Jose Garces’ 45-Minute Turkey, Plus More Thanksgiving Tips From Philly’s Top Chefs

Deep Fried Turkey Photo via iStockphoto
First published on November 21, 2011
Updated on November 21, 2012

Want to know how to tell if your turkey is actually done? (Don’t trust that pop-up thing!) Not sure if you’re supposed to take that bag containing the weird looking stuff out of the cavity before putting your bird in the oven? (You are.) For queries like these, there’s the tried-and-true Butterball Turkey Talk-Line, 1-800-BUTTERBALL. But if you want advice from Jose Garces, Marc Vetri and some of our other favorite Philly chefs on how to spark new life into America’s biggest food holiday and not go totally bonkers in the process, you’ve come to the right place.

Don’t Be Afraid To Go Deep (Fried)

“I’ve been frying my turkeys for a long, long time. It’s a tricky thing, and it’s kind of dangerous, but it’s also the most simple and effective way to do it. The end product is great, and it’s fast. For a 20-pound bird, I fry it for 45 minutes to an hour. And by frying the turkey, the oven is freed up. When you’re entertaining, the hardest thing is to get all of your sides hot. This solves that problem. And for those out there who are concerned with disposing of all that oil, I will take everyone’s oil and recycle it for them*. It will be turned into biodiesel and soap. I actually use the soap in my house.” — Jose Garces, Garces Restaurant Group

The Italians Do Everything Better

“I just came back from two weeks in the Abruzzo region to do some research on holiday menus. They use a lot of turkey for Christmas, and there are wild turkeys running all over the place. They do a turkey soup with escarole, stracciatella style. They mix an egg with pecorino and black pepper and use that as the protein, kind of like egg drop soup. And then with all of the cooked meat, they pick it off and make a turkey salad as a secundo, and they dress it with pomegranate seeds. The seeds are tart and sweet and take away some of the gaminess, so this year, I decided to sprinkle my roasted turkey with pomegranate seeds. They’re in season.” — Joe Cicala, Le Virtu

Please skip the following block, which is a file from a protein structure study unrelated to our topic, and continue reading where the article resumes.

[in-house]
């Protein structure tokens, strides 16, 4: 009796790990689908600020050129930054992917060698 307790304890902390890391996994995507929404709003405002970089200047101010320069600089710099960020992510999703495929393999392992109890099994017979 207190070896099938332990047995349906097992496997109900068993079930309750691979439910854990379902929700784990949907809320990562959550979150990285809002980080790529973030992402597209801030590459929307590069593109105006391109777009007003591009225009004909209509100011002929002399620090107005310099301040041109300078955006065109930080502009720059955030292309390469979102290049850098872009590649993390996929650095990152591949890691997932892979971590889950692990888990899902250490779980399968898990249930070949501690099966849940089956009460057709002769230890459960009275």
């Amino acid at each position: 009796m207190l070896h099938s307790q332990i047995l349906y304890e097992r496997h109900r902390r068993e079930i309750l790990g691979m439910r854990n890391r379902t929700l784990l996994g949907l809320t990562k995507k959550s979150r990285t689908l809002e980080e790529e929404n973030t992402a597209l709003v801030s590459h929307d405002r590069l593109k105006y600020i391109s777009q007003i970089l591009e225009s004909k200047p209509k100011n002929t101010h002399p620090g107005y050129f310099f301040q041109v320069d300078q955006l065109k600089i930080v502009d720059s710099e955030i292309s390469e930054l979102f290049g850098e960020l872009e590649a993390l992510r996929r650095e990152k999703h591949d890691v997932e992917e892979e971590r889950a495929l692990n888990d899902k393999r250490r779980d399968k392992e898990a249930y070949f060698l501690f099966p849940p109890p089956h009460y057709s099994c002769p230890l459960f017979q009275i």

Because Brown Is Boring

“Most Thanksgiving food tends to be brown. Bubbling brown gravies. The stuffing. I always think of it as ugly food. We try to bring in colorful squashes. And the green vegetables that we do use, we don’t cook them to death. We also believe in the centerpiece, even at a vegetarian Thanksgiving. Many vegetarians just do the side dishes. But psychologically, we all grew up with this giant carcass as a centerpiece. So we might do a giant roasted squash, a whole roasted eggplant, or giant portabellas with gravy in the center of the table. The key for us is color and variety.” — Rich Landau, Vedge

It’s Okay To Punch Your Guests… Just Not Too Hard

“We make punch every year for Thanksgiving at home. Punch is a great way to do it if you are having a lot of people over. It can be prepared in advance, and you don’t have to worry about shaking drinks for your guests or stirring pitchers of martinis all night. One thing to bear in mind, though, is the people you have with you if you’re making punch. Temper your mixology and your recipe so that everyone can enjoy it, so they don’t get knocked on their ends immediately. Last year, we made a rum punch that didn’t get properly diluted, and my parents wound up taking naps in the living room before dinner.” — Phoebe Esmon, Emmanuelle

Getting Beyond Stove Top